Q: Some industry scientists have expressed skepticism about NCATS. They're worried that it will lure scientists away from basic research. They're also worried that NIH is going to do drug development.
T.I.: There was a lot of concern about that at some points in the past. We brought in a lot of people from the outside. We had this working group of the NIH Director's advisory committee; Maria Freire [president of the Lasker Foundation] chaired that. I don't think those were the issues that we heard most often. There was actually quite the opposite. What we heard was that nobody was particularly happy with the way that R&D is happening whether it's in the public sector or the private sector.
We never heard anybody come forward and say, "You know what, we have figured out how to do this, it's working great." In fact what we heard was, this isn't working very well anywhere, we'd love to have help.
Q: The translational awards to academic medical centers make up most of the NCATS budget, but a lot of what they do doesn't seem to fit with the mission of NCATS. Should they be ready to change?
T.I.: I think if there's a change, it's going to be the possibility that going forward not every CTSA will be exactly the same thing whether it's in community engagement or whether it's in first-in-man trials. We're going to look at being able to, to the extent possible, cultivate what they do best.
Q: How are you going to pay for new things?
T.I.: Well, there's actually close to $500 million here [for the existing CTSA program], so there's actually quite a bit of funding to do some exciting science. I don't think there's any question about not being able to do new things. But I think part of what we'll have to is to help these centers develop flexibility that they don't feel that they have right now. I was there at the beginning of the Roadmap [former NIH Director Elias Zerhouni's set of cross-NIH initiatives] when we were setting all this up and we always understood that the CTSAs were a fantastic opportunity to reengineer clinical research in academic health centers and provide a new home for this.
But I don't think anybody felt that this was a 3-year or a 5-year project or that it would be done and finished. It was always envisioned as an evolving program.
Q: Will NCATS fund clinical trials?
T.I.: The CTSAs do not have the funds to run large-scale clinical trials. That's not the way they're supported. They're supporting infrastructure.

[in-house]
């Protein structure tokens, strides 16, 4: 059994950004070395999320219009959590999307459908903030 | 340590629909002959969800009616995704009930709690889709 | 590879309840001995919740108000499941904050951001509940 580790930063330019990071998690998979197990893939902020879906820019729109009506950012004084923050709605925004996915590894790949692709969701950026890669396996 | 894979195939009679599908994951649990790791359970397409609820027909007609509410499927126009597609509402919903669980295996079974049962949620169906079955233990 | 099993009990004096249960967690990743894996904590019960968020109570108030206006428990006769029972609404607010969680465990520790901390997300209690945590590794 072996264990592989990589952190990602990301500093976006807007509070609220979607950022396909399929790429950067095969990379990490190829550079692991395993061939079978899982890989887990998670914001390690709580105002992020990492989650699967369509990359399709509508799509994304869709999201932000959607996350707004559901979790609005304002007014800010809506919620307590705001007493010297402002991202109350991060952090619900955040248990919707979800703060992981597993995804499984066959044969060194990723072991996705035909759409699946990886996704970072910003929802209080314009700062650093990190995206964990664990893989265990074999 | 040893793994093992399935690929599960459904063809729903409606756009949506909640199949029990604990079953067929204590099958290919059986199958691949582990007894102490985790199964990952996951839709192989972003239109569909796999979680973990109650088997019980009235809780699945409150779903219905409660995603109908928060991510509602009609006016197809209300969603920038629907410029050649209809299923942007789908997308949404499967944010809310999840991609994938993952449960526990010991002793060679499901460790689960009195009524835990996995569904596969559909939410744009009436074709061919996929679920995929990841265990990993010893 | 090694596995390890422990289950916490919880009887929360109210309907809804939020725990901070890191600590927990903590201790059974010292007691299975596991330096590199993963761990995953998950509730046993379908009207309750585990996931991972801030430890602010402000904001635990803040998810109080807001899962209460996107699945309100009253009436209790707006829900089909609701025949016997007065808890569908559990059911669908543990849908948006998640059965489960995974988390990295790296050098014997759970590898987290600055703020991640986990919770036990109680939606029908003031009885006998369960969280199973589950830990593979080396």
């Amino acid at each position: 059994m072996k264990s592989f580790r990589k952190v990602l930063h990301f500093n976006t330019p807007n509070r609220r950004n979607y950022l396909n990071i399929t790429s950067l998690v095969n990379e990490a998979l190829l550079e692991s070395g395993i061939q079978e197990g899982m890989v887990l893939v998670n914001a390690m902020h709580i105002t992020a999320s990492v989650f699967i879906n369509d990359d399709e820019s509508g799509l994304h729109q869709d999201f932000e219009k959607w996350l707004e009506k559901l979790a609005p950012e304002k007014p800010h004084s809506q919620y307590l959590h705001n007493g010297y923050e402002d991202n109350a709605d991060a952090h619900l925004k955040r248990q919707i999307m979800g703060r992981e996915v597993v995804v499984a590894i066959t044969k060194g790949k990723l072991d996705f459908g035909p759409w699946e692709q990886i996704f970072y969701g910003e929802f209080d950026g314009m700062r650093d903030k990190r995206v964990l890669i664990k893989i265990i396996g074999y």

Q: But aren't there components of NCATS that can fund trials?
T.I.: That could happen but that's on a very small scale. You're talking about relatively small dollar amounts for both TRND [Therapeutics for Rare and Neglected Diseases] and right now for CAN as well.
Q: Will NCATS have an intramural program?
T.I.: There are two answers to that question. The first answer is yes. The division of preclinical innovation is largely intramural. But having said that, one of the things that I'm most excited about in playing this interim role is it's a chance to try some experiments. One of the questions we're now grappling with is, "Can we get away from this rigid separation between intramural and extramural?"
It becomes really interesting when you think about something like [the rare diseases program] which is technically an intramural program, but 90% of what they do is done with extramural collaborations. They don't have a big intramural faculty that's on a tenure track, they don't have a large number of FTEs [staff positions]; it's a very different way for NIH to operate.
So we're looking at NCATS as a place to raise questions about the relationship of intramural to extramural and how we can get them to cross talk and provide a much more dynamic kind of relationship than what we've had up until now.
Q: Is the search for a permanent director moving along?
T.I.: It is. I'm co-chairing that search with [NHGRI Director] Eric Green. Eric and I have been assisted by an outstanding search committee which includes both NIH and non-NIH people. We've had a great response to the various ads and solicitations we've put out there. We're looking forward to interviewing candidates in the very near future.
Q: On one blog somebody had speculated that you could be a candidate.
T.I.: I can answer that very clearly. I have a job which is keeping me very busy at NIMH and I'm very committed to that and I'm not a candidate for being director of NCATS.
*11 January: An earlier version of this item stated that Christopher Austin will serve as the acting director of the NCATS division of preclinical innovation; he will be the director.